James Watson

Posts: 2024
Nickname: watson
Registered: Sep, 2005

Re: Myths of Memory Management Posted: Sep 7, 2005 5:29 PM
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> My reference to "finally" was actually not a reference to
> finalizers, but a reference to the strange attempt Java's
> designers made at making exception safe code (try ...
> catch ... finally). The concept is that the GC will take
> care of the memory leaks, but the finally block must be
> there to take care of any other necessary cleanup.

finally blocks don't really have anything to do with GC, so I'm not sure where you are going with this.

I also don't see what's strange about them. try/finally and try/catch/finally ae indespensible in a language without gotos. I would actually make the argument that they pretty much make goto unecessary.

I see where you are going with the autopointers. However, I prefer the delayed cleanup method. I prefer it over a sudden autopointer tree collapse that crushes system peformance under heavy load. In practice, I've found that using GC and Weak/Soft/Phantom/References are usually fine for resource cleanup and when they are not there are other perfectly acceptable approaches. One of the things I like about Java is that I am often challenged to find a different approach to solving an issue. A lot of times the new approach is better anyway.

James Watson

Posts: 2024
Nickname: watson
Registered: Sep, 2005

Re: Phantom References? Posted: Sep 7, 2005 5:40 PM
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> Can somebody direct me to a Phantom References link? All
> I can find is at
> http://forum.java.sun.com/thread.jspa?threadID=609458&messa
> geID=3357928 which includes this gem "The running app
> closes the stream, and nullifies the object's reference
> just to be safe.
>
> Unfortunately, the JVM has other plans in mind. It throws
> the old Stream object into the garbage collector's work
> heap, then forgets it ever existed without bothering to
> stick around and personally make sure the file lock is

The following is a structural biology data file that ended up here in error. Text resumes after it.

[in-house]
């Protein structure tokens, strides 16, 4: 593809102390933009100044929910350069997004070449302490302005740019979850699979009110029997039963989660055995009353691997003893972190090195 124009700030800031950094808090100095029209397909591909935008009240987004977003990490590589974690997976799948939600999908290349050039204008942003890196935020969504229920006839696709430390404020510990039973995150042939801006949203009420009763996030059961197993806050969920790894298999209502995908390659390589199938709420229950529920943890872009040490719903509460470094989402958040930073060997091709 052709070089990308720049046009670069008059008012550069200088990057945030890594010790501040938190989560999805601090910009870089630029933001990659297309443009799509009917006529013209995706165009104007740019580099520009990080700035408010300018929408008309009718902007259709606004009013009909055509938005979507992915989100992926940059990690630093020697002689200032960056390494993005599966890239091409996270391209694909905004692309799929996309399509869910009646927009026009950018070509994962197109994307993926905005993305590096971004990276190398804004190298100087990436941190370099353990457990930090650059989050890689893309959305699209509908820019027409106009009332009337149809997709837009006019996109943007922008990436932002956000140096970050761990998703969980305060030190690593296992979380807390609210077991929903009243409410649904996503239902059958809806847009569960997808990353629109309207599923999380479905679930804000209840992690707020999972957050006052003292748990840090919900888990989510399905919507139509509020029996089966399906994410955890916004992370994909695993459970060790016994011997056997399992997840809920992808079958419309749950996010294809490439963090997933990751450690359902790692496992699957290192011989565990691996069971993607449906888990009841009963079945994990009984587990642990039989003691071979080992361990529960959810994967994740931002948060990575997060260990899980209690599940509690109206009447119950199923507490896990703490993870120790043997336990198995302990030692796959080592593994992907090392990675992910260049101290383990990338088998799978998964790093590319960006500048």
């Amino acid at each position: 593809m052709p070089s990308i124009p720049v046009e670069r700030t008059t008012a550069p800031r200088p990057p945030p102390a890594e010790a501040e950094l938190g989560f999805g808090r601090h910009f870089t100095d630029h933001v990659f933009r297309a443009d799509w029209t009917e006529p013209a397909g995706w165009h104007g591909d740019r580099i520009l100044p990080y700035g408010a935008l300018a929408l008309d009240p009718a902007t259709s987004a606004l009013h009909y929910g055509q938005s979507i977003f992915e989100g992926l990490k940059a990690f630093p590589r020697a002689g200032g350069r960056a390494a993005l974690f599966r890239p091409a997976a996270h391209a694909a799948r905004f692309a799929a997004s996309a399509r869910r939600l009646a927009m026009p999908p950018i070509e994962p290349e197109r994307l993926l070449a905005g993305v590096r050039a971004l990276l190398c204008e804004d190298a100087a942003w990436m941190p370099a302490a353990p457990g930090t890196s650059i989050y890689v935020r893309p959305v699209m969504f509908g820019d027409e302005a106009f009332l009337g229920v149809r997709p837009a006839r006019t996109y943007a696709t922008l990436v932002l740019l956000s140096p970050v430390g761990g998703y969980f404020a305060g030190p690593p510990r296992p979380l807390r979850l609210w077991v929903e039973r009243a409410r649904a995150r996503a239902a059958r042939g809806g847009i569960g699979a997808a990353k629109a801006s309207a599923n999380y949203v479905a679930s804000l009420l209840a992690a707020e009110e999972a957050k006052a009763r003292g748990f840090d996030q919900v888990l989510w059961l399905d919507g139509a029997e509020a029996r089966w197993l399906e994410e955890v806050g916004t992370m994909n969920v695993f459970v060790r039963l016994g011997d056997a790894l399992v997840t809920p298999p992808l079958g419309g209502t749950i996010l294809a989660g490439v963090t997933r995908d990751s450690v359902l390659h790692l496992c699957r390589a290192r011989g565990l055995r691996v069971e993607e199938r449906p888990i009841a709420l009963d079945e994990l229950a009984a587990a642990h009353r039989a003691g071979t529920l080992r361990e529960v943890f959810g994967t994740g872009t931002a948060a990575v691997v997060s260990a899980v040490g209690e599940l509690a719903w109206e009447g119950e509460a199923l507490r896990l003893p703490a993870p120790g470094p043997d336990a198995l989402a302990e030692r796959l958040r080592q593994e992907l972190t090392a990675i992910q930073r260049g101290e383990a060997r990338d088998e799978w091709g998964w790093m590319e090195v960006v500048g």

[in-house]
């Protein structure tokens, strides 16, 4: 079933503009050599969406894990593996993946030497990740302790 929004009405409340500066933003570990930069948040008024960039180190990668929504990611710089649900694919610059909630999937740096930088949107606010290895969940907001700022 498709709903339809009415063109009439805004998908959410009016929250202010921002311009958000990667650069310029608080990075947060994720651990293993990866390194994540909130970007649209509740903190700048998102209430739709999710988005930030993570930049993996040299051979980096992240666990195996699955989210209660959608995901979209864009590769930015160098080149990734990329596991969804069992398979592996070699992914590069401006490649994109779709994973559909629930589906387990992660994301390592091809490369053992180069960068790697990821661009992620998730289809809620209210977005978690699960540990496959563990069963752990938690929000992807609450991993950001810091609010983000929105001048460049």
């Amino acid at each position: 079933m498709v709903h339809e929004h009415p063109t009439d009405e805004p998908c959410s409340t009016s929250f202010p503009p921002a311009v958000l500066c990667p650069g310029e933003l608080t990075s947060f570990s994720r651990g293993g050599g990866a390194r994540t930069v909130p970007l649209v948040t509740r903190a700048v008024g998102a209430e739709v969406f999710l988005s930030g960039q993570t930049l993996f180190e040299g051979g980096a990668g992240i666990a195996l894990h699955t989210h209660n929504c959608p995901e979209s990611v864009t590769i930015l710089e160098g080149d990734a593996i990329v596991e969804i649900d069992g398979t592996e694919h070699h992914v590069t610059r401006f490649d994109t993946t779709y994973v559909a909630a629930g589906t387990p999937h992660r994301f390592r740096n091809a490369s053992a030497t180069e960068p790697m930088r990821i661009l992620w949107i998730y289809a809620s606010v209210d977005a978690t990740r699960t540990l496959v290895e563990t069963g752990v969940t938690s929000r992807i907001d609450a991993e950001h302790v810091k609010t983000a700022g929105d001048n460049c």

> released RIGHT AWAY" (third message).

http://java.sun.com/developer/technicalArticles/ALT/RefObj/index.html

I didn't mean to suggest that it would help with immediate cleanup. This is something that cannot be guaranteed in Java.

There is a simple approach to dealing with this kind of issue in Java. You create a Handler interface. When someone want's to use a resource, they pass you a handler. Your code provides the resource through their handler method. When the task is compelete, you return the resource to it's pool or whatever. This has some other benefits that can be very useful but aren't pertinent.

Paul Brown

Posts: 284
Nickname: paulrbrown
Registered: Dec, 2003

Re: Myths of Memory Management Posted: Sep 8, 2005 11:26 AM
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Pointers to
null
in Java? What pointers would those be? The best practice for Java is to work with the garbage collector and not try to second guess it...

James Watson

Posts: 2024
Nickname: watson
Registered: Sep, 2005

Re: Myths of Memory Management Posted: Sep 8, 2005 11:36 AM
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The value of a refence is a pointer in Java. That's why we have NullPointerExceptions

From the JLS (version 2)

"An object is a class instance or an array.

The reference values (often just references) are pointers to these objects, and a special null reference, which refers to no object."

http://java.sun.com/docs/books/jls/second_edition/html/typesValues.doc.html#106237

Max Lybbert

Posts: 314
Nickname: mlybbert
Registered: Apr, 2005

Phantomly Held References Posted: Sep 8, 2005 12:12 PM
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Thanks James. It's an interesting read. Kind of reminds me of the Perl WeakRef modules, but that's another story.

OTOH, C++ templates remind me of Ada Generics, C++ classes remind me of Simula, ... (i.e., not that there's anything wrong with that. ...)

So, thanks again.

Michael Feathers

Posts: 448
Nickname: mfeathers
Registered: Jul, 2003

Re: Phantom References? Posted: Sep 8, 2005 12:40 PM
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> There is a simple approach to dealing with this kind of
> issue in Java. You create a Handler interface. When
> someone want's to use a resource, they pass you a handler.
> Your code provides the resource through their handler
> r method. When the task is compelete, you return the
> resource to it's pool or whatever. This has some other
> benefits that can be very useful but aren't pertinent.

More and more, I think that divide between languages that provide closures and ones that don't is as significant as the divide between static and dynamic languages.

Max Lybbert

Posts: 314
Nickname: mlybbert
Registered: Apr, 2005

Re: Myths of Memory Management Posted: Sep 8, 2005 2:53 PM
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> finally blocks don't really have anything to do with GC,
> so I'm not sure where you are going with this.

I have to say that my gripes w/ the finally clause are probably based on my C++ background.

In C++, "exception safe code" falls under various requirements. The basic guarantee is that if an exception is thrown, the programmer knows (a) data structures are left in a valid state, and (b) the algorithm doesn't leak resources (such as memory, but can include file locks, sockets [which come from a finite pool], disk files, etc.). The strong guarantee is that (a) the algorithm either completes successfully or has no effect, and (b) the basic guarantee also holds. The nothrow guarantee is that (a) no exception can be thrown, and (b) the strong guarantee holds.